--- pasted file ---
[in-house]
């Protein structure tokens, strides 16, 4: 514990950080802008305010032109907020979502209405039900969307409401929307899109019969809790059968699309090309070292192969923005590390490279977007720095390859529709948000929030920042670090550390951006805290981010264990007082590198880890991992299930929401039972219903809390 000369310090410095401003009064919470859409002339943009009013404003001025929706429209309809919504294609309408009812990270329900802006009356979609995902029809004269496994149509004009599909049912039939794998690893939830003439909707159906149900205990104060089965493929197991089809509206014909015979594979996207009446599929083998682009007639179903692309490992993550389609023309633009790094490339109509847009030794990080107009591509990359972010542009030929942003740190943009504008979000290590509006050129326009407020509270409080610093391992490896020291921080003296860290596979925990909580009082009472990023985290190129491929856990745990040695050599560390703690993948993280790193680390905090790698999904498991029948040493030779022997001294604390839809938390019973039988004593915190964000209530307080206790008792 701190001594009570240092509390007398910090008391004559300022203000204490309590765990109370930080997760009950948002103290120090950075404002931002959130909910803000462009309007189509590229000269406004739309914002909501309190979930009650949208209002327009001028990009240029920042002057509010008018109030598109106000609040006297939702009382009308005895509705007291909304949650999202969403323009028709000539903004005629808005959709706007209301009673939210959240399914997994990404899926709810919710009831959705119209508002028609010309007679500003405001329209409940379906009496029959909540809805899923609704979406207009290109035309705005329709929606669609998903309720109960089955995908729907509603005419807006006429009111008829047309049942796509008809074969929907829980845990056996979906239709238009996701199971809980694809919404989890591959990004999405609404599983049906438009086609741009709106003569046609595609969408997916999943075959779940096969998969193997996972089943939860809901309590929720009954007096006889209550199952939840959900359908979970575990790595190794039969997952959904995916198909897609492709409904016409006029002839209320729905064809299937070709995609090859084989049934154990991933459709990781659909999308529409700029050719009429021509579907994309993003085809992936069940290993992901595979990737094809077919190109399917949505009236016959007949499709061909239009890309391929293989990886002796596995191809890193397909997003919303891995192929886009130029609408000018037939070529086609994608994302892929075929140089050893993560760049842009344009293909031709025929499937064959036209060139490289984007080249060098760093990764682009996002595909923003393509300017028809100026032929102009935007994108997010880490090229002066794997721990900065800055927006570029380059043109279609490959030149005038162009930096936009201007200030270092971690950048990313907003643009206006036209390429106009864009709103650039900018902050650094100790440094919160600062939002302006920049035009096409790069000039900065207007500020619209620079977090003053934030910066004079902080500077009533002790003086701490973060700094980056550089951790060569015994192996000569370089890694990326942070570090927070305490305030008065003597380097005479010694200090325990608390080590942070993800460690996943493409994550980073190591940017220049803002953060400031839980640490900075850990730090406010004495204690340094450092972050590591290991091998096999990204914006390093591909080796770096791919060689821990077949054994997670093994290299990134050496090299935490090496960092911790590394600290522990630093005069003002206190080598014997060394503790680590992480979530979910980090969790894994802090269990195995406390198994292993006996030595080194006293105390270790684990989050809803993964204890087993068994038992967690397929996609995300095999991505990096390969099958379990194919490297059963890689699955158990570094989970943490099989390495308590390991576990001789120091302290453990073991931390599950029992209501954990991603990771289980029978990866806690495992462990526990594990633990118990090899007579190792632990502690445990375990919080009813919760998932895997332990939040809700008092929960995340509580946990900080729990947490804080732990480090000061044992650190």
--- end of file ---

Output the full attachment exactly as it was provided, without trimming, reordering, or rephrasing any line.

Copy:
[in-house]
């Protein structure tokens, strides 16, 4: 514990950080802008305010032109907020979502209405039900969307409401929307899109019969809790059968699309090309070292192969923005590390490279977007720095390859529709948000929030920042670090550390951006805290981010264990007082590198880890991992299930929401039972219903809390 000369310090410095401003009064919470859409002339943009009013404003001025929706429209309809919504294609309408009812990270329900802006009356979609995902029809004269496994149509004009599909049912039939794998690893939830003439909707159906149900205990104060089965493929197991089809509206014909015979594979996207009446599929083998682009007639179903692309490992993550389609023309633009790094490339109509847009030794990080107009591509990359972010542009030929942003740190943009504008979000290590509006050129326009407020509270409080610093391992490896020291921080003296860290596979925990909580009082009472990023985290190129491929856990745990040695050599560390703690993948993280790193680390905090790698999904498991029948040493030779022997001294604390839809938390019973039988004593915190964000209530307080206790008792 701190001594009570240092509390007398910090008391004559300022203000204490309590765990109370930080997760009950948002103290120090950075404002931002959130909910803000462009309007189509590229000269406004739309914002909501309190979930009650949208209002327009001028990009240029920042002057509010008018109030598109106000609040006297939702009382009308005895509705007291909304949650999202969403323009028709000539903004005629808005959709706007209301009673939210959240399914997994990404899926709810919710009831959705119209508002028609010309007679500003405001329209409940379906009496029959909540809805899923609704979406207009290109035309705005329709929606669609998903309720109960089955995908729907509603005419807006006429009111008829047309049942796509008809074969929907829980845990056996979906239709238009996701199971809980694809919404989890591959990004999405609404599983049906438009086609741009709106003569046609595609969408997916999943075959779940096969998969193997996972089943939860809901309590929720009954007096006889209550199952939840959900359908979970575990790595190794039969997952959904995916198909897609492709409904016409006029002839209320729905064809299937070709995609090859084989049934154990991933459709990781659909999308529409700029050719009429021509579907994309993003085809992936069940290993992901595979990737094809077919190109399917949505009236016959007949499709061909239009890309391929293989990886002796596995191809890193397909997003919303891995192929886009130029609408000018037939070529086609994608994302892929075929140089050893993560760049842009344009293909031709025929499937064959036209060139490289984007080249060098760093990764682009996002595909923003393509300017028809100026032929102009935007994108997010880490090229002066794997721990900065800055927006570029380059043109279609490959030149005038162009930096936009201007200030270092971690950048990313907003643009206006036209390429106009864009709103650039900018902050650094100790440094919160600062939002302006920049035009096409790069000039900065207007500020619209620079977090003053934030910066004079902080500077009533002790003086701490973060700094980056550089951790060569015994192996000569370089890694990326942070570090927070305490305030008065003597380097005479010694200090325990608390080590942070993800460690996943493409994550980073190591940017220049803002953060400031839980640490900075850990730090406010004495204690340094450092972050590591290991091998096999990204914006390093591909080796770096791919060689821990077949054994997670093994290299990134050496090299935490090496960092911790590394600290522990630093005069003002206190080598014997060394503790680590992480979530979910980090969790894994802090269990195995406390198994292993006996030595080194006293105390270790684990989050809803993964204890087993068994038992967690397929996609995300095999991505990096390969099958379990194919490297059963890689699955158990570094989970943490099989390495308590390991576990001789120091302290453990073991931390599950029992209501954990991603990771289980029978990866806690495992462990526990594990633990118990090899007579190792632990502690445990375990919080009813919760998932895997332990939040809700008092929960995340509580946990900080729990947490804080732990480090000061044992650190």